BCIRPU’s Dr. Shelina Babul says that her recent sabbatical allowed her to catch-up on the projects that were on hold due to COVID-19, review the current literature, further some of the work that she is most passionate about, and just decompress from Zoom fatigue.
Dr. Babul took a six-month sabbatical, returning to her work as Associate Director of the BCIRPU and Clinical Professor of UBC’s Department of Pediatrics, in August 2022.
During this time, she was able to finish the work she started on educating teachers, coaches, sports managers, and medical professionals in East Africa on concussion recognition, diagnosis, and management. Dr. Babul travelled to Uganda in 2019, but plans to return were postponed due to the COVID-19 pandemic.
A building in Tanga, Tanzania, where Dr. Babul’s grandparents had a family business.
Dr. Babul visited an elephant orphanage in Nairobi.
During her sabbatical, Dr. Babul travelled to Nairobi and Tanzania, presenting to medical residents and emergency physicians. She also educated teachers at the Aga Khan Academy in Tanzania about concussion recognition and how best to support and manage students with concussion.
“It was extremely rewarding to be able to finally complete my educational work in East Africa,” said Dr. Babul. “Through this work, there has also been interest in concussion education among colleagues in South Africa and Lebanon.”
Locally, Dr. Babul introduced concussion education into the UBC Faculty of Medicine Medical curriculum. In March 2022, the CATT for Medical Professionals course was taught for the first time to fourth-year medical students.
She is also involved in the working group to create a BC Clinical Practice Guideline on concussion. These guidelines will help BC health care practitioners diagnose and help their patients manage their concussion. The working group plans to submit the guideline to the Guidelines and Protocols Advisory Committee for review in Spring 2023.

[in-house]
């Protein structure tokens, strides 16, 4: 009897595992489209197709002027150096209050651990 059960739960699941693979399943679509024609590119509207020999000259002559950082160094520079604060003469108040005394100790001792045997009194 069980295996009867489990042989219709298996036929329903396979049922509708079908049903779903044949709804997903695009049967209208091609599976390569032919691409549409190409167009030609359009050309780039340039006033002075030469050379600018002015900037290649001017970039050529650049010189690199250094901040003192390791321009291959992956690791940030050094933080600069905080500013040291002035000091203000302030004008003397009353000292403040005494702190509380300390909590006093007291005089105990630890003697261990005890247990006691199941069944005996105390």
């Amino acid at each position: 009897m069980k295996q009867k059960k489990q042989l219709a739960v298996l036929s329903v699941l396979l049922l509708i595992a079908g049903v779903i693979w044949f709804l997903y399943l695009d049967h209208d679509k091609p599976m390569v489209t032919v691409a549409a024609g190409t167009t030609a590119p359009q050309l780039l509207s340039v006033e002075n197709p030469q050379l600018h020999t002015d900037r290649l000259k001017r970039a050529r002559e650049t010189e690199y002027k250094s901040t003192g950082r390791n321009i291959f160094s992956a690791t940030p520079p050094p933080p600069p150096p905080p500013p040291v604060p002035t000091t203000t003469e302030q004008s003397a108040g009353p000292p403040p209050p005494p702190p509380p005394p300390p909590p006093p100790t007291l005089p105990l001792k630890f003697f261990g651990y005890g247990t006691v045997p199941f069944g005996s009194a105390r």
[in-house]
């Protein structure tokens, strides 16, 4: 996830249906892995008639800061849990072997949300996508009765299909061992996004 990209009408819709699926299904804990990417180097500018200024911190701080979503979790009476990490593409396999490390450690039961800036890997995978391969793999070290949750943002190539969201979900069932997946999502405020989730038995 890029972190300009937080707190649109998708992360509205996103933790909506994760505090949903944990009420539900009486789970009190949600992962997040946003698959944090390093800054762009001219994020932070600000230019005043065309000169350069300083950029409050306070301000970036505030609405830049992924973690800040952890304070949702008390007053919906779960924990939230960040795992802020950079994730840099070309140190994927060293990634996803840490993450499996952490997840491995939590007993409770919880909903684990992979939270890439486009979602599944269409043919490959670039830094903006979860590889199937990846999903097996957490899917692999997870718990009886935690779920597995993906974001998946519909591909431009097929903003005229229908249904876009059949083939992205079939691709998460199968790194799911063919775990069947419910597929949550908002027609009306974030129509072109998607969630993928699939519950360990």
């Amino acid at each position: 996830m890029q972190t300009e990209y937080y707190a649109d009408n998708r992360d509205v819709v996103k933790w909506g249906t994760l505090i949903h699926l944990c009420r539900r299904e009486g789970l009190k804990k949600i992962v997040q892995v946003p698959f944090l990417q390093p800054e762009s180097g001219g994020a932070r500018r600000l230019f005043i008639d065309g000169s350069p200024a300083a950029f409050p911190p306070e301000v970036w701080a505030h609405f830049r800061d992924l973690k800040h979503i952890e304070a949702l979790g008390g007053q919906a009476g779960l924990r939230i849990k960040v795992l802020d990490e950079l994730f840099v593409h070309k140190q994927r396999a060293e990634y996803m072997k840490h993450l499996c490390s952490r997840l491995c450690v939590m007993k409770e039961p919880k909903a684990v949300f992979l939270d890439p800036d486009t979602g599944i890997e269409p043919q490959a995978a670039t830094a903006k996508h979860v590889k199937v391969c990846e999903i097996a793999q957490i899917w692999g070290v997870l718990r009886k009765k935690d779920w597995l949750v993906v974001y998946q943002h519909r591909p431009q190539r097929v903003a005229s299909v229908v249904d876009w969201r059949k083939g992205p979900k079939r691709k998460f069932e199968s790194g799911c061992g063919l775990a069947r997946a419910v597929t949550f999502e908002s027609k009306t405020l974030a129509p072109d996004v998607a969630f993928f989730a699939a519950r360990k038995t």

Dr. Babul and her colleague at UBC Okanagan, Dr. Paul van Donkelaar, received a UBC HIFI grant in early January to pilot a virtual reality training tool to help police recognize signs and symptoms of brain injury from concussion and strangulation in intimate partner violence.
I am pleased with the work I was able to accomplish while on sabbatical. I’m excited to continue the projects that I started and am grateful for the connections I made while away, and the time I was able to spend with my family.”
Dr. Babul playing ball hockey for the first time with her daughter
Between all of this work, Dr. Babul made significant progress on manuscripts—with three published and two currently under review. She spoke to the media about concussions, and was featured in an episode of the Concussion Central podcast. She also discovered a new activity: pickleball, and completed renovations on her home.
“Overall, I am pleased with the work I was able to accomplish while on sabbatical,” said Dr. Babul. “I’m excited to continue the projects that I started and am grateful for the connections I made while away, and the time I was able to spend with my family.”